Staying in a cool environment may help you stay fit as researchers have discovered that such environment stimulates growth of brown fat that burns energy to generate heat and may protect people from diabetes and obesity.
Ambient temperatures can influence the growth or loss of brown fat in people. Cool environment stimulate growth, warm environment loss, the research showed. Previous studies have shown that people with plentiful brown fat stores tend to be lean and have low blood sugar levels. It keeps small animals and babies warm and animals with abundant brown fat are protected from diabetes and obesity. How brown fat is regulated in people and how it relates to metabolism is unclear.
“The big question until this study was published was whether or not we could actually manipulate brown fat to grow and shrink in a human being,” said endocrinologist Paul Lee from Garvan Institute of Medical Research in Australia.
The results were presented on Sunday, June 22 at ICE/ENDO 2014, the joint meeting of the International Society of Endocrinology and the Endocrine Society in Chicago.
Endocrinologist Dr Paul Lee from Sydney’s Garvan Institute of Medical Research recently undertook The Impact of Chronic Cold Exposure in Humans (ICEMAN) study at the National Institutes of Health (NIH) in Washington funded as an NHMRC Early Career Research Fellow.
For the ICEMAN study, 5 healthy men were recruited and exposed to four month long periods of defined temperature within the range found in climate controlled buildings at the NIH Clinical Centre. They lived their normal lives during the day and returned each night to the center staying for at least 10 hours in a temperature regulated room.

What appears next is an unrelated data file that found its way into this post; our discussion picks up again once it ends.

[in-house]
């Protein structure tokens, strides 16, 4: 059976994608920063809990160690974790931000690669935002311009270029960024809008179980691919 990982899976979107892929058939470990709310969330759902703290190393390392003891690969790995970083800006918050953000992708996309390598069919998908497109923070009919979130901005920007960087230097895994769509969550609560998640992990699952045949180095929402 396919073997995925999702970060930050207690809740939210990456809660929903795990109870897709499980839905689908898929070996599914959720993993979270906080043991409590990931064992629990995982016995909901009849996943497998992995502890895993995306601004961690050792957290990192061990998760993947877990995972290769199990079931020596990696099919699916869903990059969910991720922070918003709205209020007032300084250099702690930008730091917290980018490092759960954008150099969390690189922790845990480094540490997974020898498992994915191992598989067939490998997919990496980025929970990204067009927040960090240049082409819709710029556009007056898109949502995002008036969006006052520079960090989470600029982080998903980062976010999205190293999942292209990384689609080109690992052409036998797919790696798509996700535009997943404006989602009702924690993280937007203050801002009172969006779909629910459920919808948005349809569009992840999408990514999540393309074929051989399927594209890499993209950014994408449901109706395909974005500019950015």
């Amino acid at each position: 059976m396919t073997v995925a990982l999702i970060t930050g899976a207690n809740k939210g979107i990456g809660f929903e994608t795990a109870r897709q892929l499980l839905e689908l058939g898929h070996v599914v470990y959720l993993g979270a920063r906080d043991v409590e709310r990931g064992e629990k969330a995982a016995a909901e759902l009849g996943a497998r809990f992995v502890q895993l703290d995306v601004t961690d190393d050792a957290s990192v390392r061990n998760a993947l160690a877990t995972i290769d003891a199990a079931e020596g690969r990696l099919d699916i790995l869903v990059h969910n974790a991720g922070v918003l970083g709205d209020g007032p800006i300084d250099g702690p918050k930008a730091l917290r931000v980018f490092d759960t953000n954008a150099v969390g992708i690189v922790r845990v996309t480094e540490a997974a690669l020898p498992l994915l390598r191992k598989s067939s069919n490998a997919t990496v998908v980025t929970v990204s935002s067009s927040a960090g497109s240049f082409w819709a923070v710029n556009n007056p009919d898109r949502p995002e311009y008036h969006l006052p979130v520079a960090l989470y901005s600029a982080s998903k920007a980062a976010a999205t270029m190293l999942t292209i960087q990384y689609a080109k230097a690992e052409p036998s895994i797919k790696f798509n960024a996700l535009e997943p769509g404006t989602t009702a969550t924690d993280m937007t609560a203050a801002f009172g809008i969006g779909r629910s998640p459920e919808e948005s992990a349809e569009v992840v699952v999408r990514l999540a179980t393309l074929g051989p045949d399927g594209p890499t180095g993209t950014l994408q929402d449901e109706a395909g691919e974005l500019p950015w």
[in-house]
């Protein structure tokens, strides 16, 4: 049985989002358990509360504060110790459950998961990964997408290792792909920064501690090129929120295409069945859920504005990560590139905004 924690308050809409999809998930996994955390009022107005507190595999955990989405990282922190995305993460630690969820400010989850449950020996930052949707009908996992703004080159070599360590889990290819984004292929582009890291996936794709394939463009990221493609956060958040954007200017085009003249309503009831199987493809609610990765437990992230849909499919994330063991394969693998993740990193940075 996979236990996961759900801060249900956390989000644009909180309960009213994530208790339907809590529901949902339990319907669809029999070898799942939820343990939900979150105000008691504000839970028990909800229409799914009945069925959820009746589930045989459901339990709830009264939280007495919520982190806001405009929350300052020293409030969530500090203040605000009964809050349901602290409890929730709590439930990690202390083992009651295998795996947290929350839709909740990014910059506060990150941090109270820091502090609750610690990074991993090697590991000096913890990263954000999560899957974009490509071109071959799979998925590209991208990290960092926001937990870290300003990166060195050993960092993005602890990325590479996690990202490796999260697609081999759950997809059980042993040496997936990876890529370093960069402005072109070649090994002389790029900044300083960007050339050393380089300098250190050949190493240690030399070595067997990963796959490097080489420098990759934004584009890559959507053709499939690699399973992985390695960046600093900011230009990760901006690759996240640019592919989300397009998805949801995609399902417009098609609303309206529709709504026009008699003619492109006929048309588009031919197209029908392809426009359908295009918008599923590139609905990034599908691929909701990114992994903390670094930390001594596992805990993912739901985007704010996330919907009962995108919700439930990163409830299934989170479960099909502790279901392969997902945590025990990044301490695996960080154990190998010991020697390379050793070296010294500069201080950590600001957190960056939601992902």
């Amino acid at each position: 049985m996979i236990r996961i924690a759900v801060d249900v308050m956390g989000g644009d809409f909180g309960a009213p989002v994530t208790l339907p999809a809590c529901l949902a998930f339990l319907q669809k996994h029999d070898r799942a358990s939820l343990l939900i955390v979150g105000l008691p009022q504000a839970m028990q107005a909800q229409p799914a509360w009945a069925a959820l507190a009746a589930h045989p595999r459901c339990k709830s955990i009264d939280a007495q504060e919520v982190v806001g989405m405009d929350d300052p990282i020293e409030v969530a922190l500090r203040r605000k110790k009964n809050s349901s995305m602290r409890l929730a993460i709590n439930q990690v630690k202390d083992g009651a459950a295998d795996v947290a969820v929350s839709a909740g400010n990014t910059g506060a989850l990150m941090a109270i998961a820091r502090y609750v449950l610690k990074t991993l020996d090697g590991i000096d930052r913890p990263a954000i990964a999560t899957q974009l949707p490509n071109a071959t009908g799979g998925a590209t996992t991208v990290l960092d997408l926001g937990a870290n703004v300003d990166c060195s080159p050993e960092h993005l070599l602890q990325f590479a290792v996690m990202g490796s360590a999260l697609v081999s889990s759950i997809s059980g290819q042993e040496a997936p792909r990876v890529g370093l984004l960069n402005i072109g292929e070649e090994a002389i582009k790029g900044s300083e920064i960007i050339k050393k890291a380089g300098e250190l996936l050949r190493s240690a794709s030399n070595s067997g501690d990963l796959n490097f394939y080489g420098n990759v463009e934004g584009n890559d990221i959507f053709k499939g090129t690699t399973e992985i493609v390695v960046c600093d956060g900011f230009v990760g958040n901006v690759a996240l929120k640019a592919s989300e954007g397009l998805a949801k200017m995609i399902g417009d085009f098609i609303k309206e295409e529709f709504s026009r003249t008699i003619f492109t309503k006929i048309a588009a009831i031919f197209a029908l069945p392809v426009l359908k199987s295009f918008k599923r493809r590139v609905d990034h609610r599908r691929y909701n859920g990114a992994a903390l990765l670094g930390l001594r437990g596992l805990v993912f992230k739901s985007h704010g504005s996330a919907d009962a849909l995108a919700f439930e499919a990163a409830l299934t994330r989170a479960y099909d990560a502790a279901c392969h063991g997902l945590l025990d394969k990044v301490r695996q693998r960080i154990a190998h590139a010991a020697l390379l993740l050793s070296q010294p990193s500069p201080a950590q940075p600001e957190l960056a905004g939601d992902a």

For the first month, the NIH rooms were maintained at 24º C, a thermo neutral temperature at which the body does not have to work to produce or lose heat.
The temperature was then moved down to 19º C for the second month, back to 24º for the third month, and up to 27º for the fourth month.
At the end of each month participants underwent a detailed ‘thermal metabolic evaluation’ in a whole room calorimeter. Measurements taken at the end of the first month represented ‘baseline’.
In addition, cold-stimulated PET/CT scans measured brown fat, muscle and fat biopsies revealed tissue metabolic changes.
Independent of the season during which the study was carried out, brown fat increased during the cool month and decreased during the warm month.
Among the metabolic benefits of increased brown fat was heightened insulin sensitivity. This suggests that people with more brown fat require less insulin after a meal to bring their blood sugar levels down.
“The improvement in insulin sensitivity accompanying brown fat gain may open new avenues in the treatment of impaired glucose metabolism in the future. On the other hand, the reduction in mild cold exposure from widespread central heating in contemporary society may impair brown fat function and may be a hidden contributor to obesity and metabolic disorders,” Lee said.
The authors suggest that recruiting and activating BAT by manipulating temperature may be a promising therapeutic strategy in obesity and diabetes treatment.
The study appeared in the journal Diabetes.